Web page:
Watching the documentary “Chasing Ice” recalled a similar sense of our connection to the past, to the future and the fact that what we saw on the screen as James Balog photographed the retreating glaciers was actually our future. The documentary released in 2012 portrays the work of nature photographer James Balog where we can witness the changes in the glaciers over the years and what he documented was a future in action. Everything that we actualize today is the future. The mini sci-fi documentary Alien Worlds on Netflix imagines what lies beyond on Alien Worlds but also depicts the unimaginable on Earth and we do not necessarily have to “imagine” how life would turn out on other planets but to look at what lies right at home. The mycelium network in a forest that binds the ecosystem is a smart information system that sustains the symbiotic relationships inherently and effortlessly. If only we can be nature – again the “the how is the what” repeated Morton in my head. (over and over)

These thoughts led me to visualize fashion as a hyperobject and that my favorite denim and jeans shape a part of our future stretching from our past. The market has transformed from single natural fibers of our 100% cotton jeans from the early 1990s to the multi fiber fabrics at scale the past 20 years adjusting to the consumer demand. Then came the poly-blends to give more performance to the fabrics in order to enhance performance and we realized that this was a design mistake in 3 decades and that we needed further science and innovation to separate the fiber blends so that we could recycle. Then came the problem where the jeans are actually consumer and where they are produced and the challenge to curate a circular system to make one feed the other; and I lost track of how it all started as an industry insider trying to tell a story on responsible production and consumption alike. I would love to have a chat with Tim Morton on this mind whirling, plastics bearing, chemically enriched, water thirsty, discounted labor intense fabric that “stretches” into an infinity.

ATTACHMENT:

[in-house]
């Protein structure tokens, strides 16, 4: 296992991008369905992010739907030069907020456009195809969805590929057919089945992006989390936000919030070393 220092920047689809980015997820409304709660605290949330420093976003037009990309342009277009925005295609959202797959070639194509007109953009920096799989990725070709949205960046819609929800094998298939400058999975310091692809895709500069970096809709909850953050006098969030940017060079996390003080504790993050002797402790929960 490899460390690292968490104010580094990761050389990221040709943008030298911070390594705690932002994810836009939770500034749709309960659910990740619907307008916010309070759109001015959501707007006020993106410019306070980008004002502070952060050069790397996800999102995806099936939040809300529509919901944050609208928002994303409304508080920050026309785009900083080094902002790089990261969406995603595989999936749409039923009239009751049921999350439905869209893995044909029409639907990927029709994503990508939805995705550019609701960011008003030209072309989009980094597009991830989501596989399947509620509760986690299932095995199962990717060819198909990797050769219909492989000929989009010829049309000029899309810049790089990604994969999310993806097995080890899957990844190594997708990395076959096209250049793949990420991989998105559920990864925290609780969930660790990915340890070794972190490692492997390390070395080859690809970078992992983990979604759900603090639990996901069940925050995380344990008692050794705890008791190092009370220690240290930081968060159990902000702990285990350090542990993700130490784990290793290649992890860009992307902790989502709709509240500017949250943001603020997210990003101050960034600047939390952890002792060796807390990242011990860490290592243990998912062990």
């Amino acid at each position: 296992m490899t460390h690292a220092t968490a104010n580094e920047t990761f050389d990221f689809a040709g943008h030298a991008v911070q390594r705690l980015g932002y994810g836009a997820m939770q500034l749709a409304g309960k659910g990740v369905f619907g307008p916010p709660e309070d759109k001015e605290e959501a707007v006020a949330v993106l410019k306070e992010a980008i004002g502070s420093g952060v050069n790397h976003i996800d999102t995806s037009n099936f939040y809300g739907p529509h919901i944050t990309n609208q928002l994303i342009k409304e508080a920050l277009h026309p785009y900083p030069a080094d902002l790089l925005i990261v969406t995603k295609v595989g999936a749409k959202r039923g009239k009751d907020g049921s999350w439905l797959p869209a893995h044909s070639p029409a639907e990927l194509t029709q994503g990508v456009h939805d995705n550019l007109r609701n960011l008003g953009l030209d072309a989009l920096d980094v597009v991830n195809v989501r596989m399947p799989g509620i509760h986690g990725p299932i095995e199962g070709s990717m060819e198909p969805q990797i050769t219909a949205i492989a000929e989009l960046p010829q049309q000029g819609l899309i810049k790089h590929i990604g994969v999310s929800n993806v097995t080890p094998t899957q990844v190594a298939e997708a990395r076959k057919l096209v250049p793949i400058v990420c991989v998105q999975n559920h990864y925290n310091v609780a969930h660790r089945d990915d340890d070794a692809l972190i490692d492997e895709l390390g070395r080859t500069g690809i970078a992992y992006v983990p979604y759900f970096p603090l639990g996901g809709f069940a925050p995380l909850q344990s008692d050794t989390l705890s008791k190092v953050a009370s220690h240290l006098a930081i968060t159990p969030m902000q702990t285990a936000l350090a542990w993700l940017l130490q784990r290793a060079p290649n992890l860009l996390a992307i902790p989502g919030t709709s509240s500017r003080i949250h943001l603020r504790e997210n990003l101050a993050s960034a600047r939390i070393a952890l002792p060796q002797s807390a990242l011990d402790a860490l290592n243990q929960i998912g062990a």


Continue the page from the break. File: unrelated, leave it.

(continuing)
The circularity that we are addressing today is like a shadow, a ghost whispering to us that the world that we choose to perceive today is already an extension into the future; the very notion, a deep feeling that it is not just me by myself in isolation but that we are all connected by threads, people, things that we take as everyday objects. The possibility that our connections can lead to or amplify healing and that something actually changes when we think nothing changes may invite a playful attitude, compassion and creativity into our lives.

It has happened too many times that I become overwhelmed in any of my favorite bookstores around the world. I want to devour all the information, the knowledge of the non-fiction as well as the richness of fiction. Reading and listening to Timothy Morton has hinted me that I might know all that has been written as I am all that that has been written.

“But you are already a symbiotic being entangled with other symbiotic beings. The problem with ecological awareness and action isn`t that it`s horribly difficult. It`s that it`s too easy. You are breathing air, your bacterial microbiome is humming away, evolution is silently unfolding in the background. Somewhere, a bird is singing and clouds pass overhead. You stop reading this book and look around you. You don` have to be ecological. Because you are ecological.” -Timothy Morton, Being Ecological

PS : for more wonderful Timothy Morton and Björk here is their email correspondence which is like a dance of feelings not so alien to anyone of us if we can tune in.